“Hello,” he said, keying a friendly smile. The woman smiled back and her daughter glanced at Alex shyly.
“Lisa,” she said, reaching out and shaking his hand in a firm grip. “And my daughter’s name is Allison. This is the puppies’ first time at the park.”
He watched Alex play with the puppies, listened to his open laughter, and talked with him in a haphazard fashion, just a father spending a lazy Saturday with his son at the park. And all the while his face inside the helmet felt tighter and tighter, like a mask, and he could feel his heart rate speeding up; it all felt wrong today. The weather, the scent of grass, Alex’s motions and expressions—everything was so perfect, so real. He felt betrayed.
He was only slightly appeased by the fact that Lisa began to repeat her greeting as he got up to leave, cutting herself off with “goodbye” only after he said it first. A minor glitch, but he felt a little better all the same. After all, Alex was the real star; all the others in the park were only background extras—NPCs, as his kid brother would have said. They shouldn’t have felt so real, not yet.
In his hurry to log back into the real world, he initiated the shut down procedure without going through the ritual that would put Alex back into a “sleeping” state. Instead, the energetic voice was cut off mid-sentence as Jackal keyed the exit command and the visor went clear again and slid back. His forehead was wet with perspiration as he pulled off the helmet and peeled off the gloves. He checked his watch, undid the straps and headed down to the food court for lunch.
Dave was already at the table when Jackal had gotten his food and turned to survey available seats. He sat down across from the other man, a tall beach-blond type who seemed to belong more on a sports team than in an office building. Dave half-waved a greeting, his mouth full at the moment.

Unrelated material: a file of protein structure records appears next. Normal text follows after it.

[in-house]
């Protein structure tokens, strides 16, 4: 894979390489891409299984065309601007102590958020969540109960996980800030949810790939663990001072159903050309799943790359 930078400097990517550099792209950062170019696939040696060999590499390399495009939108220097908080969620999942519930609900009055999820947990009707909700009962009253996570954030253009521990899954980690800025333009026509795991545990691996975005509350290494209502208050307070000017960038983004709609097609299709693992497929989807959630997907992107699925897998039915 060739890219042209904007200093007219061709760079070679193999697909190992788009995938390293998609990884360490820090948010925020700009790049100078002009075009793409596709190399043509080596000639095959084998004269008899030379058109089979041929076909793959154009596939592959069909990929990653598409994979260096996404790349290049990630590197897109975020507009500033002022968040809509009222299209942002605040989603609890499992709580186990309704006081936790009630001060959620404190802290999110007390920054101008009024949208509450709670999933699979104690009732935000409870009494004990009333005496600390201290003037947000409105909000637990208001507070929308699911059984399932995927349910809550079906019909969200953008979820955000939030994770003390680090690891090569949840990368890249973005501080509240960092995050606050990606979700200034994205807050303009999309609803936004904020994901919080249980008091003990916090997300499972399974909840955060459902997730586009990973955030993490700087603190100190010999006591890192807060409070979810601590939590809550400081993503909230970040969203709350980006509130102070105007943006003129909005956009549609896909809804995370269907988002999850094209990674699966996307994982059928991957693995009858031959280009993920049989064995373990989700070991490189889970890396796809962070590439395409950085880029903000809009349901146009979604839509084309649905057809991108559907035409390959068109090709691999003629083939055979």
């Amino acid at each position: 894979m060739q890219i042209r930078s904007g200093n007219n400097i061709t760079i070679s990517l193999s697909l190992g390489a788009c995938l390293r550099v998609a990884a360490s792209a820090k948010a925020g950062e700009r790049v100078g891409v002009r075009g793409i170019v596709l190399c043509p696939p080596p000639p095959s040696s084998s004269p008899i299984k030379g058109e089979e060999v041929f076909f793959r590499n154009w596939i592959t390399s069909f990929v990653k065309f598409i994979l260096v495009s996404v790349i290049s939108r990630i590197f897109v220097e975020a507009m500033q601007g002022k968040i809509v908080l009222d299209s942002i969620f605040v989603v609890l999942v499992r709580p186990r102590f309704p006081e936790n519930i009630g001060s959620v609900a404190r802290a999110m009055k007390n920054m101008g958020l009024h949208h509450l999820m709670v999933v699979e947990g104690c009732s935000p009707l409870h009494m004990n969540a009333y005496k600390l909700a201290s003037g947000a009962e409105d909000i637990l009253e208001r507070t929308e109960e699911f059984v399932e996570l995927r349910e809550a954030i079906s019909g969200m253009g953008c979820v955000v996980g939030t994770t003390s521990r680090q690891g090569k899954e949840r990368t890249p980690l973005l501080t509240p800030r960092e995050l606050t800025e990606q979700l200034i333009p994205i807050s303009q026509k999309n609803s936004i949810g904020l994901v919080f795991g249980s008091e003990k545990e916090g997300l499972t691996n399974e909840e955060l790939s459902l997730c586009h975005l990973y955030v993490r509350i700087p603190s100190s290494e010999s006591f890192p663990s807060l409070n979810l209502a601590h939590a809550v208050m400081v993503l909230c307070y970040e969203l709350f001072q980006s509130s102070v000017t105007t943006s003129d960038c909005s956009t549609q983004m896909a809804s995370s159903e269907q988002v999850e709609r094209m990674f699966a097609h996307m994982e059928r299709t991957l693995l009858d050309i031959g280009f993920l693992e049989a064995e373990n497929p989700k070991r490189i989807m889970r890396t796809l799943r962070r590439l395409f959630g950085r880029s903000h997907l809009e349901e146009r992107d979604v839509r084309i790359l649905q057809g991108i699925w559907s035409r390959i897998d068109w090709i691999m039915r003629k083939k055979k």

“Test forty-seven,” he said, swallowing and taking a long drink of water, “on Cecily. That girl is driving me over the edge.” He shook his head and smiled wryly. “They told me teenagers were the most difficult to handle, but I always thought they were joking, teasing me for being the youngest in the company. But Cecily, she makes me wonder why I’d ever want kids. Man, I’ll be glad to clear her files— only three more tests to go.”
Jackal bit into his burger to avoid responding. He thought of Alex, like Cecily, just a set of files on the computer waiting to be executed. Executed— yes, in both senses of the word. Each operator was assigned a beta to test for only fifty tests, after which they were sent to be tweaked again by the tech team or, if there were still major problems, sent for further testing by another operator or simply scrapped altogether. Whatever happened though, the program—the person—that they had become familiar with over those fifty tests would be gone. Changed into someone else or deleted entirely. Executed.
“Still working on Xander, huh? What test are you on, Jack?”
When he applied for this job, they had questioned him about his concerns regarding the ethics of the enterprise. He had been so confident then that the money would be worth whatever weird moral complications might arise. He had been so sure that practicality could beat mental and emotional qualms into submission. He had needed that money so badly.
“Jack? Hey, it’s okay if you don’t want to say. Or if you’re behind on it. I mean, I’m not gonna report you or anything, man.”